In this blog, we discuss what the inflation targeting framework is, examine retail and wholesale prices, and the divergence between them.
What is the inflation targeting framework, and what happens if inflation is persistently high?
In 2016, Parliament amended the RBI Act, 1934 to change the monetary policy, and introduce an inflation targeting framework. This framework prioritises price stability to achieve sustainable GDP growth. Price stability allows investors to confidently invest their money for productive activities, without worrying about it losing value. Price stability also maintains the purchasing power of consumers, i.e., the ability to purchase a good (or service) with a given amount of money.
As per the new framework, the central government, in consultation with RBI sets: (i) an inflation target, and (ii) an upper and lower tolerance level for retail inflation. The target has been set at 4%, with an upper tolerance limit of 6% and a lower tolerance limit of 2%. The upper and lower limits indicate that although it is desirable for inflation to be close to 4%, deviation between these limits is acceptable. The target and bands are revised every five years. In March 2021, the existing targets were carried forward.
Retail inflation has been above 6% for the past nine months, and it has been above 4% from October 2019 onwards (See Figure 1).
Figure 1: Consumer price index (year-on-year; in percentage)
Sources: Database on Indian Economy, Reserve Bank of India; PRS.
If inflation is above or below the prescribed limits for three quarters, RBI must submit a report to the central government explaining why prices have been rising (or falling) persistently, what will be done to correct that, and an estimate as to when the target will be achieved.
The MPC uses tools such as interest rates to control the level of inflation in the economy. One such rate is the policy repo rate, which is the rate at which RBI lends money to banks. An increase in the policy repo rate makes borrowing money more costly, and hence is expected to control inflation by reducing the money supply. MPC increased this rate from 4% in April 2022 to 4.4% in May 2022, to 4.9% in June 2022, to 5.4% in August 2022, and to 5.9% in September 2022.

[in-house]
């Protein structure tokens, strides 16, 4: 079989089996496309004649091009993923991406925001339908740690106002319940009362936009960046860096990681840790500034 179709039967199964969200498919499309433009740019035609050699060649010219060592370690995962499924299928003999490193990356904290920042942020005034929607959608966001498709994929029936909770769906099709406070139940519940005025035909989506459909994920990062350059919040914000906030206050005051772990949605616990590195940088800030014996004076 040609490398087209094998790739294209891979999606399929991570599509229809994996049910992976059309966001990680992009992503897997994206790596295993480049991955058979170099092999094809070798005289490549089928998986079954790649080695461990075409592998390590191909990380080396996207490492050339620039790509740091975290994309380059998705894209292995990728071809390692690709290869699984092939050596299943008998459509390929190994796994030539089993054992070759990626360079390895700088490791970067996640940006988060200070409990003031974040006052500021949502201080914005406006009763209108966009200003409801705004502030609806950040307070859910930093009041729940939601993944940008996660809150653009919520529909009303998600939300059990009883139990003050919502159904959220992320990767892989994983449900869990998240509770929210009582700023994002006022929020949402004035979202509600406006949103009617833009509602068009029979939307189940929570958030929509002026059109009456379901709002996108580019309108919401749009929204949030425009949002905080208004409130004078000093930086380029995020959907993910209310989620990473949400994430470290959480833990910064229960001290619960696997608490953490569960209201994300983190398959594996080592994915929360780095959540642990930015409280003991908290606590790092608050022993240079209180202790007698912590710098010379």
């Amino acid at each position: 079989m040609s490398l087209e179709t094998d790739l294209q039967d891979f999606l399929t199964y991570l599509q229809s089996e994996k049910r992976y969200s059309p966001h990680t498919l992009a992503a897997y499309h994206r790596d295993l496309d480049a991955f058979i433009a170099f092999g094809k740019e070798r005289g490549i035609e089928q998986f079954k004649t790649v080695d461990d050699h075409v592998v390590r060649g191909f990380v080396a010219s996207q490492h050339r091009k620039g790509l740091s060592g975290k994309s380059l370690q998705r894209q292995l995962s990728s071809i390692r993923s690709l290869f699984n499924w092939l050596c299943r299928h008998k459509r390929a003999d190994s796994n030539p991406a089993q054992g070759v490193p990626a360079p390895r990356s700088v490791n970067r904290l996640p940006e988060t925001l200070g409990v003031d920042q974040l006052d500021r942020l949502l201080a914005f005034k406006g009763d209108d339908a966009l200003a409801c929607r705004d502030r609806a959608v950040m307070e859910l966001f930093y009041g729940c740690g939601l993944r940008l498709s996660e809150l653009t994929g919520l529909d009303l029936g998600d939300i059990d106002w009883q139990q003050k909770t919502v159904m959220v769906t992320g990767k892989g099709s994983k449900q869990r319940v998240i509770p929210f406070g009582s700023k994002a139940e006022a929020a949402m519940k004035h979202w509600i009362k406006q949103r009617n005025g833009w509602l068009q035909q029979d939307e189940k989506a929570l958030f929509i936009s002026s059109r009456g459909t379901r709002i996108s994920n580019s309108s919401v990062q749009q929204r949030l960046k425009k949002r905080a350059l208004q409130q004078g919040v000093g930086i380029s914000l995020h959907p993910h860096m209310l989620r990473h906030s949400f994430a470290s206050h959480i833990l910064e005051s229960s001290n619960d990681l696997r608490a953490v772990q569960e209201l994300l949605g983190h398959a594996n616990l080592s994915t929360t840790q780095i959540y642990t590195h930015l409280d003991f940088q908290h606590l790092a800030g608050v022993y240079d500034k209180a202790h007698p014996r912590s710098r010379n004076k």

Breaking down the Consumer Price Index and the Wholesale Price Index
Consumer Price Index (CPI) measures the general prices of goods and services such as food, clothing, and fuel over time. Retail inflation is calculated as the change in the CPI over a period of time. Goods and services such as petrol, food products, health, and education are considered for its calculation, which are assigned different weights (See Table 1). Between February 2022 and August 2022, the average annual inflation was 6.9%. The rise in prices of subcomponents of the CPI during this period is indicated in Table 2.
Table 1: Assigned weights for the calculation of CPI
Sources: MOSPI; PRS.
Table 2: Average inflation of some CPI components
Sources: Database on Indian Economy, RBI; PRS.
CPI is not the only index that measures inflation in an economy. The Wholesale Price Index (WPI) measures the wholesale prices of goods. A change in wholesale prices reflects wholesale inflation. Table 3 indicates the weights assigned to goods for calculating the WPI. Manufactured goods include metals, chemicals, food products, and textiles.
Primary articles (23%) include food articles, and crude petroleum and natural gas. Fuel and power (12%) include mineral oils, electricity, and coal. WPI has remained above 10% from April 2021 onwards. It reached an all-time high of 17% in May 2022. This was driven by the inflation in metals, kerosene and petroleum coke, fruits and vegetables, and palm oil.
Table 3:Assigned weights for the
Sources: Ministry of Commerce and Industry; PRS.
Why has WPI inflation been consistently above CPI inflation?
Movements in the WPI have an impact on the CPI. For almost a year and half, CPI inflation has remained below WPI inflation. However, as per the design of the indices, it is expected that CPI would remain above WPI, and that any increase in WPI would reflect in the CPI after a time lag. This is because retail prices include taxes (as a percentage of price), while wholesale prices do not. Additionally, some of the goods in WPI act as inputs in the goods considered in CPI. An increase in input prices would lead to higher retail prices after a time lag.
We discuss possible reasons for why CPI has remained below WPI for a year and a half.
Figure 2: Consumer Price Index and Wholesale Price Index
Sources: Database on Indian Economy, Reserve Bank of India; PRS.
Composition of indices
As indicated in Table 2 and 3, the composition of the two indices varies. For instance, prices of manufacture of basic metals, chemicals, and machinery grew at an average rate of 13% between February 2021 and September 2022. They contribute 7% to the WPI. These are input goods for producing final goods and services such as automobiles, which are included in the CPI. The rise in prices of transport vehicles, communication devices, fuel for transport, and housing (CPI components) rose by 6% during this period.
The Ministry of Finance has observed that wholesale prices did not feed into retail prices (from March 2021 onwards) as wholesalers absorbed the rising input costs and did not pass them on to retailers. In August 2022, it noted that as retail prices are rising now, the pass-through may occur.